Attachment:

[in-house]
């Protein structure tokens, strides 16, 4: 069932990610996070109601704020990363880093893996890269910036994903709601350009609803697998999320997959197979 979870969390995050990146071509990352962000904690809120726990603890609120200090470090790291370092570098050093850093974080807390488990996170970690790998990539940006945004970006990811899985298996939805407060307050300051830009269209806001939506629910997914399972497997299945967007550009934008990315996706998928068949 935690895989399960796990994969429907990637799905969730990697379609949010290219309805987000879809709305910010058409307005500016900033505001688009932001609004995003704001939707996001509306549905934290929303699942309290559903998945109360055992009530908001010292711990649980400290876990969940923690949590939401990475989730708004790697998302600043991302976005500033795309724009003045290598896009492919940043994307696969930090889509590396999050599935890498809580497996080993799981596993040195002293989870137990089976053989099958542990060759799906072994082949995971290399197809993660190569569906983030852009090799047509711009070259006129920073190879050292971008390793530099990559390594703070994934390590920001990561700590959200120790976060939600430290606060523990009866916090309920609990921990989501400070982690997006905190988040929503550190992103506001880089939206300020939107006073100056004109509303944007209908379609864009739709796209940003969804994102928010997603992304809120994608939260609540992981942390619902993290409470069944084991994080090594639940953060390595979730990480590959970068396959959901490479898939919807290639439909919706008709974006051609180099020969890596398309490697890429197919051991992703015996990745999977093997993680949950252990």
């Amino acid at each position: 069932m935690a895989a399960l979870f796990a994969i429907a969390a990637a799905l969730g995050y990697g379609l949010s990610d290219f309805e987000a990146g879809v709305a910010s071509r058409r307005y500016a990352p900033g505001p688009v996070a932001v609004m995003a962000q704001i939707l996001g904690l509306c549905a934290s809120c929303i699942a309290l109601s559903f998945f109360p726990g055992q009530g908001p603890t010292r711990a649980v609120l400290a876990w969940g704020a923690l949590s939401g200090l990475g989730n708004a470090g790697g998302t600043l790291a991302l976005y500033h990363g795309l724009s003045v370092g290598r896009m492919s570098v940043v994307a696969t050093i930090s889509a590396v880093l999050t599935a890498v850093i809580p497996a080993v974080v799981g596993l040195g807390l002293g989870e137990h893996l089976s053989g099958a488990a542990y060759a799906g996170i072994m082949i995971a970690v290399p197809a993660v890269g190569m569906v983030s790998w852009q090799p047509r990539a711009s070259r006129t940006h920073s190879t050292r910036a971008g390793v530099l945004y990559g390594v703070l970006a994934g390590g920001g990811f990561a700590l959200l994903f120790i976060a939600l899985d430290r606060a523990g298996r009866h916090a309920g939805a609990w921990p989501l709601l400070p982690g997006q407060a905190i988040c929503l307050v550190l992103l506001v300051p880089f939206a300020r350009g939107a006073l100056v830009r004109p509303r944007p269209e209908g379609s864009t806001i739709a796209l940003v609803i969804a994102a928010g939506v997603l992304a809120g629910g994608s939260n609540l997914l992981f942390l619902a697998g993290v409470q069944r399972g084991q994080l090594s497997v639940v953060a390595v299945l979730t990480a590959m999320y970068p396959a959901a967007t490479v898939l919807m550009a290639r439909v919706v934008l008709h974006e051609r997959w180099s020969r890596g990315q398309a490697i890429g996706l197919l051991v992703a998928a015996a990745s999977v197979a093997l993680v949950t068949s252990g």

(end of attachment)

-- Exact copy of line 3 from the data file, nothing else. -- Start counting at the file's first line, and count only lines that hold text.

């Amino acid at each position: 069932m935690a895989a399960l979870f796990a994969i429907a969390a990637a799905l969730g995050y990697g379609l949010s990610d290219f309805e987000a990146g879809v709305a910010s071509r058409r307005y500016a990352p900033g505001p688009v996070a932001v609004m995003a962000q704001i939707l996001g904690l509306c549905a934290s809120c929303i699942a309290l109601s559903f998945f109360p726990g055992q009530g908001p603890t010292r711990a649980v609120l400290a876990w969940g704020a923690l949590s939401g200090l990475g989730n708004a470090g790697g998302t600043l790291a991302l976005y500033h990363g795309l724009s003045v370092g290598r896009m492919s570098v940043v994307a696969t050093i930090s889509a590396v880093l999050t599935a890498v850093i809580p497996a080993v974080v799981g596993l040195g807390l002293g989870e137990h893996l089976s053989g099958a488990a542990y060759a799906g996170i072994m082949i995971a970690v290399p197809a993660v890269g190569m569906v983030s790998w852009q090799p047509r990539a711009s070259r006129t940006h920073s190879t050292r910036a971008g390793v530099l945004y990559g390594v703070l970006a994934g390590g920001g990811f990561a700590l959200l994903f120790i976060a939600l899985d430290r606060a523990g298996r009866h916090a309920g939805a609990w921990p989501l709601l400070p982690g997006q407060a905190i988040c929503l307050v550190l992103l506001v300051p880089f939206a300020r350009g939107a006073l100056v830009r004109p509303r944007p269209e209908g379609s864009t806001i739709a796209l940003v609803i969804a994102a928010g939506v997603l992304a809120g629910g994608s939260n609540l997914l992981f942390l619902a697998g993290v409470q069944r399972g084991q994080l090594s497997v639940v953060a390595v299945l979730t990480a590959m999320y970068p396959a959901a967007t490479v898939l919807m550009a290639r439909v919706v934008l008709h974006e051609r997959w180099s020969r890596g990315q398309a490697i890429g996706l197919l051991v992703a998928a015996a990745s999977v197979a093997l993680v949950t068949s252990g």